Breach of Contract

Breach of Contract

A contract is an agreement between Parties whereby one Party will perform a service, or alternatively produce a product, and the other Party shall remunerate the first Party for the service rendered or the product supplied.

When any Party to a contract, whether oral or written, fails to perform any of the contract’s terms and/or conditions thereof, whether it is partially or in full, they may be found in breach of contract.

In other words, a breach of contract is a broken promise to do something or provide something. To explore this concept, consider the following breach of contract definition.

A Breach of Contract can be defined as:

1      An unjustifiable failure to perform terms of a contract; alternatively

2   A violation of contract through failure to perform, or through interference with the performance of the contractual obligations

While there are many ways to breach a contract, common failures include failure to deliver goods or services, failure to fully complete a job, failure to pay on time, or providing inferior goods or services.

The Constitution, the Consumer Protection Act and the Protection of Personal Information Act and Common Law are the laws that govern ‘breach of contract’.

When someone breaches a contract, it can be summed up to one of the five categories of Breach of Contract namely:

  •   Positive mal-performance – this relates to the quality and content of performance. The Party did indeed perform but did not perform as contracted. A person who has promised a quality service but has delivered a terrible service (or at least not up to the standard agreed upon); alternatively a product which is not what was expected; 
  • Mora creditoris – Where the creditor’s co-operation is essential to enable the debtor to perform his contractual obligation, the creditor is obliged to co-operate. Should this co-operation be necessary, and the creditor fails to oblige, the creditor would have committed breach;
  • Mora debitoris – the culpable failure of a debtor to make timeous performance of a positive obligation
  •   Repudiation – a Party demonstrates, by words or by conduct, and without lawful excuse, an unequivocal intention to no longer be bound by the contract.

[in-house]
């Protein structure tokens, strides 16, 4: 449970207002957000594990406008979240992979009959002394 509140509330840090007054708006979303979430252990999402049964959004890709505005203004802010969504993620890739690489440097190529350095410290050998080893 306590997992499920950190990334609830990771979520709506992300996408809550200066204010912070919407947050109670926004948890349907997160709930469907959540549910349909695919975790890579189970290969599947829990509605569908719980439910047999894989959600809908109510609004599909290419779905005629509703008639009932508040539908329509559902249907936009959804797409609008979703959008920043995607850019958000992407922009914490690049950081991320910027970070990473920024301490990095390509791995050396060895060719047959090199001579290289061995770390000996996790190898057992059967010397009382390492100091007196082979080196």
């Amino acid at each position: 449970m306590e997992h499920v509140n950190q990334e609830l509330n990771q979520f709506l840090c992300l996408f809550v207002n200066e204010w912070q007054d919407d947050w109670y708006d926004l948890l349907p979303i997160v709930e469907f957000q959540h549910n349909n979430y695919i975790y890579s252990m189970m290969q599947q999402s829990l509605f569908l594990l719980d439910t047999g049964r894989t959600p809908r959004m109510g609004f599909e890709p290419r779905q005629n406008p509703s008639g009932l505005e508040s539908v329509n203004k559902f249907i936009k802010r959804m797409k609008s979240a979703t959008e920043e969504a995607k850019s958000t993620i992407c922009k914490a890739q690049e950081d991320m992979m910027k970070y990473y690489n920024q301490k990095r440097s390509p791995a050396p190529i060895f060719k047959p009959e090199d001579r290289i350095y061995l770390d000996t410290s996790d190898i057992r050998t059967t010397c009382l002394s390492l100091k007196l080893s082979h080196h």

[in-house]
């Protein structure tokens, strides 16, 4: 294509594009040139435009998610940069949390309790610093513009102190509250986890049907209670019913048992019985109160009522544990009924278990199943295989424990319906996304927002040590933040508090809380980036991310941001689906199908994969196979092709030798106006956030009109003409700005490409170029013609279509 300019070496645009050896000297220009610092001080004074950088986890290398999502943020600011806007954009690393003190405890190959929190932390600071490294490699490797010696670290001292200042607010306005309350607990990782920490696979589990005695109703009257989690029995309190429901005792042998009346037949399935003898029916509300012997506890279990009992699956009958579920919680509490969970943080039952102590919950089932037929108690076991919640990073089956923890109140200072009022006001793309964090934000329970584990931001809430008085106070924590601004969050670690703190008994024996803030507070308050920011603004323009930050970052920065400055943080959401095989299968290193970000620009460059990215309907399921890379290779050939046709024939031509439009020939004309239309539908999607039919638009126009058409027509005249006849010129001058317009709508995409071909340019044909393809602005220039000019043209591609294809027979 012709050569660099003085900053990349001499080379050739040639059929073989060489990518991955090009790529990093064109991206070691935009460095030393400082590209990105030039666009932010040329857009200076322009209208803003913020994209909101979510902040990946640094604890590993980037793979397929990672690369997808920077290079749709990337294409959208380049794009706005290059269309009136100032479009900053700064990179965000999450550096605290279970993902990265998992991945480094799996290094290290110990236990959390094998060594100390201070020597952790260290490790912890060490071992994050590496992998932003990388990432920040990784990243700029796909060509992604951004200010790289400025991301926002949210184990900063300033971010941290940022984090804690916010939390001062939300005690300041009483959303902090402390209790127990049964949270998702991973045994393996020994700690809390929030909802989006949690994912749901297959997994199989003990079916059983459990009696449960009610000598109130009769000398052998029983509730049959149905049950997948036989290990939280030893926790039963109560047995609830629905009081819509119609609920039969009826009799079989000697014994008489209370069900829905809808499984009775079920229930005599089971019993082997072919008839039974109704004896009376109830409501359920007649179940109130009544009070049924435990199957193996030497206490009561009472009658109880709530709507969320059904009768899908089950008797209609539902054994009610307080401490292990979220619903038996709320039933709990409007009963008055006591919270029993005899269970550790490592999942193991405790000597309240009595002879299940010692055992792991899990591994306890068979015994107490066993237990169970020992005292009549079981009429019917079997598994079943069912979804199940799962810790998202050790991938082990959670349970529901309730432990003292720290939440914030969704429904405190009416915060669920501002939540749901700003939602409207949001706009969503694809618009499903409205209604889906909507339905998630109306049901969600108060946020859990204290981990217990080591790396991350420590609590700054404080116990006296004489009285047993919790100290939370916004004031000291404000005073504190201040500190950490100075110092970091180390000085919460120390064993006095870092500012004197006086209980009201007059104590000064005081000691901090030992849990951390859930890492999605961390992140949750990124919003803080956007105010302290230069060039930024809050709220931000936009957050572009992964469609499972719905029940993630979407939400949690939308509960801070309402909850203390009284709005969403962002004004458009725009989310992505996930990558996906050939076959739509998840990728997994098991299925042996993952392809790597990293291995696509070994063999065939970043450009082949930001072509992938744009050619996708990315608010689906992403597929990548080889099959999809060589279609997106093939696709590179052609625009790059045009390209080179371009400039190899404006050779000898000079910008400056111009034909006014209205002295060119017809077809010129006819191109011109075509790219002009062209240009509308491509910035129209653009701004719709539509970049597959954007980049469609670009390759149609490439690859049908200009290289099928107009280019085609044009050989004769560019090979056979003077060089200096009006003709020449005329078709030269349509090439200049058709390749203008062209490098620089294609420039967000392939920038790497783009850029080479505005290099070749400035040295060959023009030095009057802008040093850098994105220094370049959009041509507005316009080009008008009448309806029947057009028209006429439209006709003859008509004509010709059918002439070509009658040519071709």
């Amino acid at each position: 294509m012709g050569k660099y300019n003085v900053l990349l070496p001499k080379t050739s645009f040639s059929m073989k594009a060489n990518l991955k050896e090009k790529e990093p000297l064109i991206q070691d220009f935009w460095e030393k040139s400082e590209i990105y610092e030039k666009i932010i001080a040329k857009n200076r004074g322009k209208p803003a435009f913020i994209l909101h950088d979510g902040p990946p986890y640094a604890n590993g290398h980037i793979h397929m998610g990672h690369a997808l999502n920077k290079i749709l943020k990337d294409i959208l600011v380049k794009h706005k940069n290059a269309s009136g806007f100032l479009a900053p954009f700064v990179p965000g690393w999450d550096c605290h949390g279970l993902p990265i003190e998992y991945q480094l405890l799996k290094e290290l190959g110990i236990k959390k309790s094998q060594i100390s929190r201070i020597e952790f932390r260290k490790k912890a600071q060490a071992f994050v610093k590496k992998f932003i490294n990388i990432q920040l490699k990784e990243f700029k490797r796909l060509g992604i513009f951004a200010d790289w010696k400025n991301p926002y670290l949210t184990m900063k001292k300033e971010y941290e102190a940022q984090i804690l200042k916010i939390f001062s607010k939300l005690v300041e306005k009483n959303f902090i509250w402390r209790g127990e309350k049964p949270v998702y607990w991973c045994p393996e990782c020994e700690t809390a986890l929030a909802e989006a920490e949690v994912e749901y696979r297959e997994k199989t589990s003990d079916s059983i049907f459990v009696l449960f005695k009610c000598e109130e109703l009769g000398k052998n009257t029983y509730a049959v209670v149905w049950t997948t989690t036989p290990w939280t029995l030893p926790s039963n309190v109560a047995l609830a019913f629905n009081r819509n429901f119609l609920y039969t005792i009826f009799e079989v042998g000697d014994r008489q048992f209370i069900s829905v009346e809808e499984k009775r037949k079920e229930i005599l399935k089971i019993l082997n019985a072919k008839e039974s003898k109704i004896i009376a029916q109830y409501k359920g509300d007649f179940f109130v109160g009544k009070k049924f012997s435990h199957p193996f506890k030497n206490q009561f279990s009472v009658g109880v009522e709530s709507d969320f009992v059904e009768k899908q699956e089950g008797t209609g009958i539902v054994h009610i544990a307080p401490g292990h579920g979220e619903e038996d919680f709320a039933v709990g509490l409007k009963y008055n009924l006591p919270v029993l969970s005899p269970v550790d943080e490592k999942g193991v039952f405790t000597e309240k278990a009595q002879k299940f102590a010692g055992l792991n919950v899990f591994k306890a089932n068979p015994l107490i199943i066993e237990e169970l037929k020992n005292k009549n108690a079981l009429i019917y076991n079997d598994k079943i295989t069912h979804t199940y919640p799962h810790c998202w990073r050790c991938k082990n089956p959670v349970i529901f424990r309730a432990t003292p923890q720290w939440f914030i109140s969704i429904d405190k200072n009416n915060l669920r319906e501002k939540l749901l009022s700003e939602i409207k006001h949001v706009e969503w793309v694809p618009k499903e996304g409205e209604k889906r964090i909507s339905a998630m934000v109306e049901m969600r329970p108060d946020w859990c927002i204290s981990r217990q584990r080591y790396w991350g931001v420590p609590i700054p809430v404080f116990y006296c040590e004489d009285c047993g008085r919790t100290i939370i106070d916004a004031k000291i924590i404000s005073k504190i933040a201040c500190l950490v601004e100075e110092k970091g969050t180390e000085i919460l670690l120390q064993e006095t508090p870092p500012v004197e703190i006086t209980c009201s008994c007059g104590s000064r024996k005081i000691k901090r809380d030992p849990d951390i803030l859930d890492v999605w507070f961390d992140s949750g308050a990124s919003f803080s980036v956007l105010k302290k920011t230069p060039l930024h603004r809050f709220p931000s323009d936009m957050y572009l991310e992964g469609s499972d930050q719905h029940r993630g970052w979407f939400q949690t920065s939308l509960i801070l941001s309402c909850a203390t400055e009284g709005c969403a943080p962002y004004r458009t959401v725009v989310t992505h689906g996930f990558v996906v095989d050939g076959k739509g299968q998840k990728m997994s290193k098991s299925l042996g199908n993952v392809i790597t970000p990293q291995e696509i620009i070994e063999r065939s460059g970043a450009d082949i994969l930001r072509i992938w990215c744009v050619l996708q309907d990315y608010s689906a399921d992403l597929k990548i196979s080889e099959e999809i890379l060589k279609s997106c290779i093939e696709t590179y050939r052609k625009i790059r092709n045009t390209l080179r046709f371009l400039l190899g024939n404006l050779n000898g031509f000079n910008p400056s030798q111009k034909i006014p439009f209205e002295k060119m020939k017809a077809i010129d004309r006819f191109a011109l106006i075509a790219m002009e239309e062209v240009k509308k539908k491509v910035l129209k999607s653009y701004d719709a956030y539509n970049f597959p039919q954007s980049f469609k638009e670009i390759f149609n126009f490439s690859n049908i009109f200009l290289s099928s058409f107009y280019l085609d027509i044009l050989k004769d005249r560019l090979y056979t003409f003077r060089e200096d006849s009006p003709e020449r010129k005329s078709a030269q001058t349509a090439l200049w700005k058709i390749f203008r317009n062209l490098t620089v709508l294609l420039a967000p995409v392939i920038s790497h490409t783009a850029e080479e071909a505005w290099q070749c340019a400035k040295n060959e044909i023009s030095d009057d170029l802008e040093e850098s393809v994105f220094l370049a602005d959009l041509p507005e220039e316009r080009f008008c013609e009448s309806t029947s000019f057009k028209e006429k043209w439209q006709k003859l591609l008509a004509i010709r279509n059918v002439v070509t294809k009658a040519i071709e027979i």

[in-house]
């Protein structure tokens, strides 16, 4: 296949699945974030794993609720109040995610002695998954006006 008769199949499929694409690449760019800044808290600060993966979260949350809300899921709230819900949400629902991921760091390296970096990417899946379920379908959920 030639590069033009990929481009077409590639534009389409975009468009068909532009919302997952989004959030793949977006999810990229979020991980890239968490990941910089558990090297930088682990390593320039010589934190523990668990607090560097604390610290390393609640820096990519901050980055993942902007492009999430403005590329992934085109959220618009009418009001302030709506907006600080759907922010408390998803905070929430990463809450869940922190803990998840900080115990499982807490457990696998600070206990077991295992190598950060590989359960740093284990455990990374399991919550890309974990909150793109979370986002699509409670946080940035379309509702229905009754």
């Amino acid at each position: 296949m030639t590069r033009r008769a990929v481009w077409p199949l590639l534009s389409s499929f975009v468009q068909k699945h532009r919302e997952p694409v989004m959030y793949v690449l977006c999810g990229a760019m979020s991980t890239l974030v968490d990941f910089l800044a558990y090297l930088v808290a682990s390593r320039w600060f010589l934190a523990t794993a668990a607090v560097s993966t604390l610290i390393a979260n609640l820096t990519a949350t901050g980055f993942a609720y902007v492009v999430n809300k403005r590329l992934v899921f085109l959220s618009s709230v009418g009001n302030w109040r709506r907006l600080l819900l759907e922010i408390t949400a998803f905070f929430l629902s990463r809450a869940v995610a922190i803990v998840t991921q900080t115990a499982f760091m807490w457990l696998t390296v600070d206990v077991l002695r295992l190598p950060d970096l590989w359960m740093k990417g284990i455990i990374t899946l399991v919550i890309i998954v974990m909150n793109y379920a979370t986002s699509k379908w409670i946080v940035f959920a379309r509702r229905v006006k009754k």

• Prevention of performance – where the fault of one Party renders it impossible for the other Party to perform its obligations.

Various remedies are available to the ‘injured Party’ when the other Party has breached its obligations in terms of the contract. The choice of remedy will be determined by factors such as the type of contract and type of performance, actual damage suffered and whether performance is still possible.

1              Remedies that aim to keep the contract in tact:

1 1.          Exceptio non adimpleti contractus – the innocent Party may refuse to perform its obligations in terms of the contract until the guilty Party performs its obligations.

1 2.          A claim for specific performance – the innocent Party may apply for a court order to compel the guilty Party to render its performance

1 3.          Interdict – the innocent Party may apply for a court order interdicting imminent and anticipated breach

 

2              Remedies aimed at cancellation of the contract:

2 1.          The innocent Party will have the right to cancel the agreement in exceptional and limited circumstances. The breach would have to be serious and the guilty Party must receive notice of the cancellation.

This remedy also involves reciprocal restitution in that every Party will be obliged to return that which was already performed or delivered by the other Party.

3              Remedies aimed at compensating the innocent Party for any loss or damage suffered as result of the breach of contract:

3 1.          This remedy is available in addition to any one of the remedies mentioned above.

The innocent Party may have a claim for damages if he can prove that he has suffered damages. The innocent Party may even be entitled to interest.

Should you have any queries in relation to your contracts and whether or not they have been breached; please do not hesitate to contact Martin Vermaak Attorneys in order to arrange a consultation that will make all the difference.

 

Bradley Cullingworth

Candidate Attorney